A group of about 50 to 100 activists from around the state and country gathered for a rally in Downtown Albuquerque on Monday morning to protest the U.S. Immigration and Customs Enforcement agency’s treatment of detained gay and transgender migrants.
The protest, organized by the Transgender Law Center, Black LGBTQ+ Migrant Project, and Familia the Trans Queer Liberation Movement, marched through the streets and Civic Plaza before stopping in front of the federal courthouse in the intersection of Lomas and Fourth NW for a couple of hours. Protesters held signs calling for “Justice for Roxsana,” “Abolish ICE” and “End Trans Detention.” Albuquerque police officers positioned their vehicles to block traffic for the protest.
Roxsana Hernandez, also referred to as Roxana Hernandez in some news reports, was a transgender Honduran woman who was seeking asylum when she came to the U.S. last May. She was detained in San Diego and then transferred to the Cibola County Detention Center in New Mexico, where she fell ill due to complications from HIV. She died a couple of days later.
Umi Vera, an immigrant rights activist from Portland, Ore., working with Familia, said it was important for the protesters to come to New Mexico to honor Hernandez.
“We arrived here to be in solidarity with the efforts they have locally but also to demand a shutdown of the local detention center and all the detention centers,” Vera said.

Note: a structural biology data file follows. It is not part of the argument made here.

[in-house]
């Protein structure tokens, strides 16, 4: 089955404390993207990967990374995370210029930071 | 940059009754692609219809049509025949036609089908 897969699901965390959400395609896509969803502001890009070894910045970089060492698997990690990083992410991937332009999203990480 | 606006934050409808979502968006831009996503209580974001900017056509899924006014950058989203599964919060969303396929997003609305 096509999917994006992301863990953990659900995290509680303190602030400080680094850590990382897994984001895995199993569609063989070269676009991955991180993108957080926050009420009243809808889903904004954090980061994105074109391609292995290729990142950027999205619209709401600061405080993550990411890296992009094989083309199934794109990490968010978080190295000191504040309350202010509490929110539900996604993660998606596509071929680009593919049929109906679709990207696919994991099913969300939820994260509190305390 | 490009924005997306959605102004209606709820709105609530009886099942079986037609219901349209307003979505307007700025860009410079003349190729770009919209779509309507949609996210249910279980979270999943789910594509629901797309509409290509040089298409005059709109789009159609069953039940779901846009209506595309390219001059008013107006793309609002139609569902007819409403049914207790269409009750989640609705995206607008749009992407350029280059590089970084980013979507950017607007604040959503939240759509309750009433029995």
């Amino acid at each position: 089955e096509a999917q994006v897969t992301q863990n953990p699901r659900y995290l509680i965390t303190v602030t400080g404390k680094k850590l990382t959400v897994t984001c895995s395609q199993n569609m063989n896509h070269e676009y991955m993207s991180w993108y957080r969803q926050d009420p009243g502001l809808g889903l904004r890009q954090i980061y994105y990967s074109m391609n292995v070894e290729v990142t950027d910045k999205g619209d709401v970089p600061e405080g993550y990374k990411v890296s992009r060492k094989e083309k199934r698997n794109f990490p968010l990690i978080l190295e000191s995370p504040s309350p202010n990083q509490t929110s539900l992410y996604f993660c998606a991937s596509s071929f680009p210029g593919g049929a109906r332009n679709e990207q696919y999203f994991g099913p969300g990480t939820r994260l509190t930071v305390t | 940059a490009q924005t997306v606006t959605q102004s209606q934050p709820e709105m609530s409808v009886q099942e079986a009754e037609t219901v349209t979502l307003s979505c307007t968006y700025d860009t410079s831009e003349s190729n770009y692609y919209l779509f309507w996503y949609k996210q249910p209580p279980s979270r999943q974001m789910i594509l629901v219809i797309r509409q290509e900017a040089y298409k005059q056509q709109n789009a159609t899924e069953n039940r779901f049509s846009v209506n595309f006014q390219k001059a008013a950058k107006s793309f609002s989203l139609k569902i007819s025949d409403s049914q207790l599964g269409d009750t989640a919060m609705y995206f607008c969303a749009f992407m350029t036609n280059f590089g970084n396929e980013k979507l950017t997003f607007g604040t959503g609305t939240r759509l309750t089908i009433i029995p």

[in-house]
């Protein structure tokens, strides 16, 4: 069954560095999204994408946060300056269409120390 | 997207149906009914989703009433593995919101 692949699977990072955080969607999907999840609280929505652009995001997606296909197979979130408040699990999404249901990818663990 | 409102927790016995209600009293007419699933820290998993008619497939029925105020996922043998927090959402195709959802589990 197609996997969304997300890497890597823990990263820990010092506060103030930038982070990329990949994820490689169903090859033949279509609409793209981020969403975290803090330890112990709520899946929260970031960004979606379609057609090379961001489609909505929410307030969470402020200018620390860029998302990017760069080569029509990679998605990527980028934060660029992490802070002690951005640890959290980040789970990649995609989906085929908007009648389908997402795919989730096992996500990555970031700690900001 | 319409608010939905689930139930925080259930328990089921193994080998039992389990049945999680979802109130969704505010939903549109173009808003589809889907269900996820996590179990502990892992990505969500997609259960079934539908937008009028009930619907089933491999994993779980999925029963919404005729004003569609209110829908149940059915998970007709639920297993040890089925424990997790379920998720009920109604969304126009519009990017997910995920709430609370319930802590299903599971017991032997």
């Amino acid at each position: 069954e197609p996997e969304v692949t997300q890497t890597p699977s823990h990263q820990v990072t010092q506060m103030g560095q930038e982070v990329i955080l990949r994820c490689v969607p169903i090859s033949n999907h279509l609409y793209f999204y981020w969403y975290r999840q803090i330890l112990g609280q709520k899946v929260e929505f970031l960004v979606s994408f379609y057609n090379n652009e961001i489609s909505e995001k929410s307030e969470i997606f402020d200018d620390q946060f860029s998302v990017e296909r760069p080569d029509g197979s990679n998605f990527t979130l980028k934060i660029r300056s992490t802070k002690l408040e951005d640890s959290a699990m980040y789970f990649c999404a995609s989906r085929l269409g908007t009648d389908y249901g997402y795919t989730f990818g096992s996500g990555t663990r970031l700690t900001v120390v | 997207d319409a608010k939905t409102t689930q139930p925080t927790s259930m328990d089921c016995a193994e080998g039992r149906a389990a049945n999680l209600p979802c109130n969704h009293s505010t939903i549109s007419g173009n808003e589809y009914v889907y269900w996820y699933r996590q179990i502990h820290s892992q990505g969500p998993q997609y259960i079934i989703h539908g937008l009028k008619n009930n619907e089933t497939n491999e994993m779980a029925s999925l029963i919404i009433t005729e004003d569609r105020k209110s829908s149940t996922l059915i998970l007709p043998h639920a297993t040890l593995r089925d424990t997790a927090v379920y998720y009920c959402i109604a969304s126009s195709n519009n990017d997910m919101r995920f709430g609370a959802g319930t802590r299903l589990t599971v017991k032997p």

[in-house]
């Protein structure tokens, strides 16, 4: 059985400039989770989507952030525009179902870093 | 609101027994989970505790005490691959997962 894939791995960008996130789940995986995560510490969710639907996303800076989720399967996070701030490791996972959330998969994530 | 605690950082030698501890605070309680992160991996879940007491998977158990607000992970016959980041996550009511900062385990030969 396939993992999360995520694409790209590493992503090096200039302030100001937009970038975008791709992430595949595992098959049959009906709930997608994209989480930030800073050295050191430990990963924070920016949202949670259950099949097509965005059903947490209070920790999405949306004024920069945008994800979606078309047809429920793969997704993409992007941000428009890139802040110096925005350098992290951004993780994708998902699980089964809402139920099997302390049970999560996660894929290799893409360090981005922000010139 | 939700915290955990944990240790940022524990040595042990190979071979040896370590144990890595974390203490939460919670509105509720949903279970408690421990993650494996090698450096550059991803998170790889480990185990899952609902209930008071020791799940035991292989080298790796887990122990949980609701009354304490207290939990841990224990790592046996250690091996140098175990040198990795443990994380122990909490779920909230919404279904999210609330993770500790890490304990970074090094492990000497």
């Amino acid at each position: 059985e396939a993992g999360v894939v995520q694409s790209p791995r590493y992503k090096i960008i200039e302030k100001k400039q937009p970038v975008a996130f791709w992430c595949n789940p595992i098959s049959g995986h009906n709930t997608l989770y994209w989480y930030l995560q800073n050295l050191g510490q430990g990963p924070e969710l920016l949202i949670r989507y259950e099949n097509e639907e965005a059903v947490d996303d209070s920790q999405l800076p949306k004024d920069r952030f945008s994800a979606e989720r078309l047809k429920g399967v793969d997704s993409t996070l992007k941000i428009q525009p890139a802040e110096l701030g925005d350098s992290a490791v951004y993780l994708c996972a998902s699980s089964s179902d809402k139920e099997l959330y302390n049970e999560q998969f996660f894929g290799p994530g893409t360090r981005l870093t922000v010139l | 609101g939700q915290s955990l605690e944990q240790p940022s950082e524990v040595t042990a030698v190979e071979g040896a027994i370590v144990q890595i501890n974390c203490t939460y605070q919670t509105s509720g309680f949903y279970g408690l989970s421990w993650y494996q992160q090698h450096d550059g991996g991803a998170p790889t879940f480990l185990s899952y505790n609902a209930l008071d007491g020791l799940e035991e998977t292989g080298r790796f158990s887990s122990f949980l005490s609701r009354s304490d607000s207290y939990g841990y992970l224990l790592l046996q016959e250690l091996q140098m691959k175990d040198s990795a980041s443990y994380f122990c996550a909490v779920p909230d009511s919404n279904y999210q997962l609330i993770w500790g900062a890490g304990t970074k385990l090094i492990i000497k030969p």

The other case activist organizations have rallied around is the detainment of Udoka Nweke, a gay man seeking asylum from Nigeria, who has been held in ICE custody in California since 2016. Activists say he is not receiving adequate mental health care in custody.
Anna Castro, a media relations consultant with the Transgender Law Center, said the protest is meant to highlight the voices of migrants who are often overlooked in the fight to abolish ICE. The advocates are calling for the end of detention and deportation of transgender and gay migrants as well as the release of transgender people being held in immigration detention facilities.
“This is the beginning of what will be a national campaign to look at the abolish ICE movement from a different perspective,” Castro said.
The protest wrapped up shortly after noon.